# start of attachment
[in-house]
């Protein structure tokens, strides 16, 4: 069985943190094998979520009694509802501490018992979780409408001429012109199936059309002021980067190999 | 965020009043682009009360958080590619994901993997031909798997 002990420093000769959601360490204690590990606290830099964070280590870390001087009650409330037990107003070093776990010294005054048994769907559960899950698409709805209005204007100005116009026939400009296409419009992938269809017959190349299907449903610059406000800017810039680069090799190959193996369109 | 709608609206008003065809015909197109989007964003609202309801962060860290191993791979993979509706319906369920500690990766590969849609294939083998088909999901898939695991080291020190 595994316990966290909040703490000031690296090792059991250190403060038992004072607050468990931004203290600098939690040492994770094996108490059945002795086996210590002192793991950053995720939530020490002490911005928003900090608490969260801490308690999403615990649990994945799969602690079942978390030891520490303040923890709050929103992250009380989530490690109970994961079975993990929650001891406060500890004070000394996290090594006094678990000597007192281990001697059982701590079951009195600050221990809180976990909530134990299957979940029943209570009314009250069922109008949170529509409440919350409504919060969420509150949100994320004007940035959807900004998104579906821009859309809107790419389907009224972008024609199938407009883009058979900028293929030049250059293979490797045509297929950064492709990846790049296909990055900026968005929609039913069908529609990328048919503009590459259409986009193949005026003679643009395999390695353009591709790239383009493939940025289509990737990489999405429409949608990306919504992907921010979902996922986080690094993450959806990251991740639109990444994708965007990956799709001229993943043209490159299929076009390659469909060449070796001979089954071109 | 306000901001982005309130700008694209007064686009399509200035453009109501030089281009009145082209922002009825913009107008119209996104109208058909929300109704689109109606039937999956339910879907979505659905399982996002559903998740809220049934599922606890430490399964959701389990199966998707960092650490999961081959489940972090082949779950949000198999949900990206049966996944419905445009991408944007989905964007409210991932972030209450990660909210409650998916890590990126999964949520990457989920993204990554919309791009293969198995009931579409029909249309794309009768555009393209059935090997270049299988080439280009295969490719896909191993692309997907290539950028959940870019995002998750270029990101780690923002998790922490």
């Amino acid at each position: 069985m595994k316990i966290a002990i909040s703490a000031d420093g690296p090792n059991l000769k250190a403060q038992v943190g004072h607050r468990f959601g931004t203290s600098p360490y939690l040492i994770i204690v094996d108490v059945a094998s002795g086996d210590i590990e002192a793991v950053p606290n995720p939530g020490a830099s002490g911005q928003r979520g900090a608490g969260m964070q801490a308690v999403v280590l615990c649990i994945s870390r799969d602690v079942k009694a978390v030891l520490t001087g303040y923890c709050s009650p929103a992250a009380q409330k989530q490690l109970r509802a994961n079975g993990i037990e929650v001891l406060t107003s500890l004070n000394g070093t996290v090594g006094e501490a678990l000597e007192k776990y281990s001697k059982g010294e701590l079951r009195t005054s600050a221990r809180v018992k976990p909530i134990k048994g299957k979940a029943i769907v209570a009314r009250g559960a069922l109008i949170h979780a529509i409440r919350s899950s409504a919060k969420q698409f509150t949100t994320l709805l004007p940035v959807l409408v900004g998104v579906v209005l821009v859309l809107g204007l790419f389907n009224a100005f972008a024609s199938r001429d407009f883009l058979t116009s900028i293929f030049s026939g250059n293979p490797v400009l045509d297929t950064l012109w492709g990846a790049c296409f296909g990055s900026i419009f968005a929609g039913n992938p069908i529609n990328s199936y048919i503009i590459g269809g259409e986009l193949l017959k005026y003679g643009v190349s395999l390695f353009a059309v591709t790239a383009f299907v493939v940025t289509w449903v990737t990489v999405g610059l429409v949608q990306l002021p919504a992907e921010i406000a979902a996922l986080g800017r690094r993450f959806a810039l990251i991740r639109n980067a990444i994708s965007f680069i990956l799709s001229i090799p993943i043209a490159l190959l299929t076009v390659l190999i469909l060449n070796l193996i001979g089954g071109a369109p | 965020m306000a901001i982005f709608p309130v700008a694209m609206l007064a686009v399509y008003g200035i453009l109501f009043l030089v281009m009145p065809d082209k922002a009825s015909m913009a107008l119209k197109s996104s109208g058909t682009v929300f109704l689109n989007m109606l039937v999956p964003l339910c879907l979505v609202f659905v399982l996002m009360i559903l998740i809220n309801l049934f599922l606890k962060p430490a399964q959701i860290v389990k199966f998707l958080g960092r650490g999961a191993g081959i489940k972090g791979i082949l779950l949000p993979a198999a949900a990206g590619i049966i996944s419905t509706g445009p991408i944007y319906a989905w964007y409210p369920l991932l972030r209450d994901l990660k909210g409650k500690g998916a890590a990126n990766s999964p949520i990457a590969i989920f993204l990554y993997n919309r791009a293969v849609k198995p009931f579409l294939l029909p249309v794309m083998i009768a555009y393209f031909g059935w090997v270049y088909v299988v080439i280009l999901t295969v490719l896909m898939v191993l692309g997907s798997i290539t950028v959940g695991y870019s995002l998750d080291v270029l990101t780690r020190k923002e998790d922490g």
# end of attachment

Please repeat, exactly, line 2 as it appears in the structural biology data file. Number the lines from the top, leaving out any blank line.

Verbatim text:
């Protein structure tokens, strides 16, 4: 069985943190094998979520009694509802501490018992979780409408001429012109199936059309002021980067190999 | 965020009043682009009360958080590619994901993997031909798997 002990420093000769959601360490204690590990606290830099964070280590870390001087009650409330037990107003070093776990010294005054048994769907559960899950698409709805209005204007100005116009026939400009296409419009992938269809017959190349299907449903610059406000800017810039680069090799190959193996369109 | 709608609206008003065809015909197109989007964003609202309801962060860290191993791979993979509706319906369920500690990766590969849609294939083998088909999901898939695991080291020190 595994316990966290909040703490000031690296090792059991250190403060038992004072607050468990931004203290600098939690040492994770094996108490059945002795086996210590002192793991950053995720939530020490002490911005928003900090608490969260801490308690999403615990649990994945799969602690079942978390030891520490303040923890709050929103992250009380989530490690109970994961079975993990929650001891406060500890004070000394996290090594006094678990000597007192281990001697059982701590079951009195600050221990809180976990909530134990299957979940029943209570009314009250069922109008949170529509409440919350409504919060969420509150949100994320004007940035959807900004998104579906821009859309809107790419389907009224972008024609199938407009883009058979900028293929030049250059293979490797045509297929950064492709990846790049296909990055900026968005929609039913069908529609990328048919503009590459259409986009193949005026003679643009395999390695353009591709790239383009493939940025289509990737990489999405429409949608990306919504992907921010979902996922986080690094993450959806990251991740639109990444994708965007990956799709001229993943043209490159299929076009390659469909060449070796001979089954071109 | 306000901001982005309130700008694209007064686009399509200035453009109501030089281009009145082209922002009825913009107008119209996104109208058909929300109704689109109606039937999956339910879907979505659905399982996002559903998740809220049934599922606890430490399964959701389990199966998707960092650490999961081959489940972090082949779950949000198999949900990206049966996944419905445009991408944007989905964007409210991932972030209450990660909210409650998916890590990126999964949520990457989920993204990554919309791009293969198995009931579409029909249309794309009768555009393209059935090997270049299988080439280009295969490719896909191993692309997907290539950028959940870019995002998750270029990101780690923002998790922490």